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Abrupt Transition to Strong Superrotation Driven by Equatorial Wave Resonance in an Idealized GCM

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  • 1 Department of Earth and Planetary Sciences, Harvard University, Cambridge, Massachusetts
  • | 2 Department of Earth and Planetary Sciences, and School of Engineering and Applied Sciences, Harvard University, Cambridge, Massachusetts
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Abstract

Persistent superrotation is seen in the atmospheres of other terrestrial bodies (Venus, Titan) but not in that of present Earth, which is distinguished by equatorial easterlies. Nevertheless, superrotation has appeared in numerical simulations of Earth’s atmosphere, from two-layer models to multilevel comprehensive GCMs. Simulations of warm climates that generate enhanced tropical convective variability seem particularly prone to superrotation, which has led to hypotheses that the warmer atmospheres of the early Pliocene and Eocene may have been superrotating, and that the phenomenon may be relevant to future climate projections.

This paper considers a positive feedback leading to superrotation based on an equatorial wave resonance that occurs in a westerly background flow. The authors present simulations with an idealized multilevel GCM forced with a zonally varying equatorial heating, which show abrupt transitions to strongly superrotating states. Linear shallow water theory is used to show that these transitions occur as the superrotating jet velocity approaches the phase speed of free equatorial Rossby wave modes, leading to a resonant amplification of the response to eddy heating and its associated equatorward momentum flux. The resonance and transition are most prominent in simulations where the meridional temperature gradient has been reduced, and hysteresis behavior is seen when the gradient is eliminated completely. No evidence is found in these simulations for the midlatitude wave feedback believed to drive abrupt transitions in two-layer models, and there is only a minor role for the axisymmetric feedback based on vertical advection by the Hadley circulation.

Corresponding author address: Nathan Arnold, Harvard University, 24 Oxford St., Cambridge, MA 02138. E-mail: narnold@fas.harvard.edu

Abstract

Persistent superrotation is seen in the atmospheres of other terrestrial bodies (Venus, Titan) but not in that of present Earth, which is distinguished by equatorial easterlies. Nevertheless, superrotation has appeared in numerical simulations of Earth’s atmosphere, from two-layer models to multilevel comprehensive GCMs. Simulations of warm climates that generate enhanced tropical convective variability seem particularly prone to superrotation, which has led to hypotheses that the warmer atmospheres of the early Pliocene and Eocene may have been superrotating, and that the phenomenon may be relevant to future climate projections.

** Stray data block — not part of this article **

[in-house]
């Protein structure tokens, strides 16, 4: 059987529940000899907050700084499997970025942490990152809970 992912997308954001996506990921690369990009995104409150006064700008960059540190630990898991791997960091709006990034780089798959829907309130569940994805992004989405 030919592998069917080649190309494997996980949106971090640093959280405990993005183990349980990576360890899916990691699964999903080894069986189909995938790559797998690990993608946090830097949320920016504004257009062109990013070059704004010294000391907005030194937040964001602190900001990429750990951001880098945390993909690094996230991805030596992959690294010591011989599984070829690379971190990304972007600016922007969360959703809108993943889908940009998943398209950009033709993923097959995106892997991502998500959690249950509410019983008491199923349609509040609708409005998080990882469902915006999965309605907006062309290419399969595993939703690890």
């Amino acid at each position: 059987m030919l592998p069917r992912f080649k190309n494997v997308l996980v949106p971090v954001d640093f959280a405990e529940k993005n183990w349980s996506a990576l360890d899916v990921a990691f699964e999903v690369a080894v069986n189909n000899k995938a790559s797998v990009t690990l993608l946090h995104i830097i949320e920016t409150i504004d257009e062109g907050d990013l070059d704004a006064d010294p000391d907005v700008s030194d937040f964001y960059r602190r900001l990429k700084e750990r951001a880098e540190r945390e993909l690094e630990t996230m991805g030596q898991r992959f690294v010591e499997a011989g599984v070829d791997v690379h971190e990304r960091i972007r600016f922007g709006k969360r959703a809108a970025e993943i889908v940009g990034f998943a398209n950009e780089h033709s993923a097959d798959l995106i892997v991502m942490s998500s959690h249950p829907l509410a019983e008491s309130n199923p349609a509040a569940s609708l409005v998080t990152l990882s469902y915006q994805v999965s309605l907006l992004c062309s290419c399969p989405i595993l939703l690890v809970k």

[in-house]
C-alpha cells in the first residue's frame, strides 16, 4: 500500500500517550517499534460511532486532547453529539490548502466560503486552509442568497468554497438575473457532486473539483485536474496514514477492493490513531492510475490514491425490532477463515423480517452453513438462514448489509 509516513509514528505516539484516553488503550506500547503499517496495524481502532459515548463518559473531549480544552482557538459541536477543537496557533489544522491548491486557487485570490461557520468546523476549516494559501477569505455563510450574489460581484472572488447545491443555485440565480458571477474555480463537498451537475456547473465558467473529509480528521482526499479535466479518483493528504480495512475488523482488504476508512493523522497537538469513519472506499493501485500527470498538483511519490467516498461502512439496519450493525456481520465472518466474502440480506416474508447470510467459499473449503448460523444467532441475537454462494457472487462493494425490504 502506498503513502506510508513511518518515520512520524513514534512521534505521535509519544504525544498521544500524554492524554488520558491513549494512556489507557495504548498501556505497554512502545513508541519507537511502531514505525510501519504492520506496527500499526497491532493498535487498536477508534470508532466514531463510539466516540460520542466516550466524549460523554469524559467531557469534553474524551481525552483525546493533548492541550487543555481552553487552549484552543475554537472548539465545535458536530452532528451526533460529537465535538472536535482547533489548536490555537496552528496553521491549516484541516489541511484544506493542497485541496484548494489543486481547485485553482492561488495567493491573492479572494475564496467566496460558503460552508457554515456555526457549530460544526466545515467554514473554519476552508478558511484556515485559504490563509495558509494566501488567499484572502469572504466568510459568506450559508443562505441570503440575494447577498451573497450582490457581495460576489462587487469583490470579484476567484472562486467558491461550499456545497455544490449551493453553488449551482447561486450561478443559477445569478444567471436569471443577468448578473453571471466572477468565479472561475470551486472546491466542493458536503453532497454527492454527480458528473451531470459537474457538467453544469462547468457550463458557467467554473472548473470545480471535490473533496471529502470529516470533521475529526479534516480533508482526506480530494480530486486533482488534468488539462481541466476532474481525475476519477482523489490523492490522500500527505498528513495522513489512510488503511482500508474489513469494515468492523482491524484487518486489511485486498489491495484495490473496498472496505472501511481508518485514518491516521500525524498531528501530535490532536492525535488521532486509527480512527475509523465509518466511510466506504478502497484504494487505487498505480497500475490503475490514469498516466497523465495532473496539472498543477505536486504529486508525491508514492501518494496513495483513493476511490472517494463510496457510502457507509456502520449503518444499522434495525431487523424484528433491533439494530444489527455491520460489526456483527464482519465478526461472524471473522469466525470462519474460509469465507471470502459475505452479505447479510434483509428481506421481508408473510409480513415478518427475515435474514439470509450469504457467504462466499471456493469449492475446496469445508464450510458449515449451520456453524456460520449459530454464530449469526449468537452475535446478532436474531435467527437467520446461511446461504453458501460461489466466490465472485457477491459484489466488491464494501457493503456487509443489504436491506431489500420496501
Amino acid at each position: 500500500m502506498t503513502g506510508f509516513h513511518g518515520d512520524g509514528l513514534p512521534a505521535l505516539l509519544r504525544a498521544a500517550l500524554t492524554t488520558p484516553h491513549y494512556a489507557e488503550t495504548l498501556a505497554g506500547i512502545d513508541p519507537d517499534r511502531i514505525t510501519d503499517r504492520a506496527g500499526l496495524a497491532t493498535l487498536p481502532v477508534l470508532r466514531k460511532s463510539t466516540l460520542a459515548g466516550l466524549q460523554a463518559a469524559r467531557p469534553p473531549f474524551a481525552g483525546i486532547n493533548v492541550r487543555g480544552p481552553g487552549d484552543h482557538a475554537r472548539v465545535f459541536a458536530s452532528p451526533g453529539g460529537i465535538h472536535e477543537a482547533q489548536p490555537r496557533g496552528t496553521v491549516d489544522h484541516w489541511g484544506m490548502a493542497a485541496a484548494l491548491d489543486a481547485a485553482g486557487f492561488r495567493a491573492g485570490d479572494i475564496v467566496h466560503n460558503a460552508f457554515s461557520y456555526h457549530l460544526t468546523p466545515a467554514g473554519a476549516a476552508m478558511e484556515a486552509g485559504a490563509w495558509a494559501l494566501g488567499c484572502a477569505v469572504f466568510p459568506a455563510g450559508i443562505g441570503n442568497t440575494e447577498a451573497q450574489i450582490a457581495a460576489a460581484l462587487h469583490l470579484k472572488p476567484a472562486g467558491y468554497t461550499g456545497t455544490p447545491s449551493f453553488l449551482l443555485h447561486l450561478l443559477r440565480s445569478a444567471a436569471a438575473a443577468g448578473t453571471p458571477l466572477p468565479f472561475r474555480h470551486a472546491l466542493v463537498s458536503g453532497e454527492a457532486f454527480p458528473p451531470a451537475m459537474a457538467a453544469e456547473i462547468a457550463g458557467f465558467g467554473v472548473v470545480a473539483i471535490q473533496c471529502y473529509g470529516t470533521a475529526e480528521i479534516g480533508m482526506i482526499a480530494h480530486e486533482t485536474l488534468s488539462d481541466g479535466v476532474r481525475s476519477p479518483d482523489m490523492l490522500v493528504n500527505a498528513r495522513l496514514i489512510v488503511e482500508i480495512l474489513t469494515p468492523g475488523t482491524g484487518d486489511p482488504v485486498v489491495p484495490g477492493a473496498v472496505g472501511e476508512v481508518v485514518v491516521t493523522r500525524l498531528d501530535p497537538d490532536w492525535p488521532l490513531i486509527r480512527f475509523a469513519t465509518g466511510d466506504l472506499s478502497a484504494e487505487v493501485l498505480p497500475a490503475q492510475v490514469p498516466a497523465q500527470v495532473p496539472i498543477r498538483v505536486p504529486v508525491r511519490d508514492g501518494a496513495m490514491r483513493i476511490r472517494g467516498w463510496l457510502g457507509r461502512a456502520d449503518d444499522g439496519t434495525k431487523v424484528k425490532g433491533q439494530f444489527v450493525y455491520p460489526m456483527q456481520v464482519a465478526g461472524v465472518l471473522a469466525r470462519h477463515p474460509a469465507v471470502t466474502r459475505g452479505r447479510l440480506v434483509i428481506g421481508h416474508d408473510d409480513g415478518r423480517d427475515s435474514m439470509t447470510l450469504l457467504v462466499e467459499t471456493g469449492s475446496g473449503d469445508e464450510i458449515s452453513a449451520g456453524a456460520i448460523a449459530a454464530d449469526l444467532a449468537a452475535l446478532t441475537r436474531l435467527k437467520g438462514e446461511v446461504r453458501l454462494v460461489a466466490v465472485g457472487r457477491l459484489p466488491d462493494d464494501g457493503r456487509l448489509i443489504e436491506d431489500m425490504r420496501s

This paper considers a positive feedback leading to superrotation based on an equatorial wave resonance that occurs in a westerly background flow. The authors present simulations with an idealized multilevel GCM forced with a zonally varying equatorial heating, which show abrupt transitions to strongly superrotating states. Linear shallow water theory is used to show that these transitions occur as the superrotating jet velocity approaches the phase speed of free equatorial Rossby wave modes, leading to a resonant amplification of the response to eddy heating and its associated equatorward momentum flux. The resonance and transition are most prominent in simulations where the meridional temperature gradient has been reduced, and hysteresis behavior is seen when the gradient is eliminated completely. No evidence is found in these simulations for the midlatitude wave feedback believed to drive abrupt transitions in two-layer models, and there is only a minor role for the axisymmetric feedback based on vertical advection by the Hadley circulation.

Corresponding author address: Nathan Arnold, Harvard University, 24 Oxford St., Cambridge, MA 02138. E-mail: narnold@fas.harvard.edu
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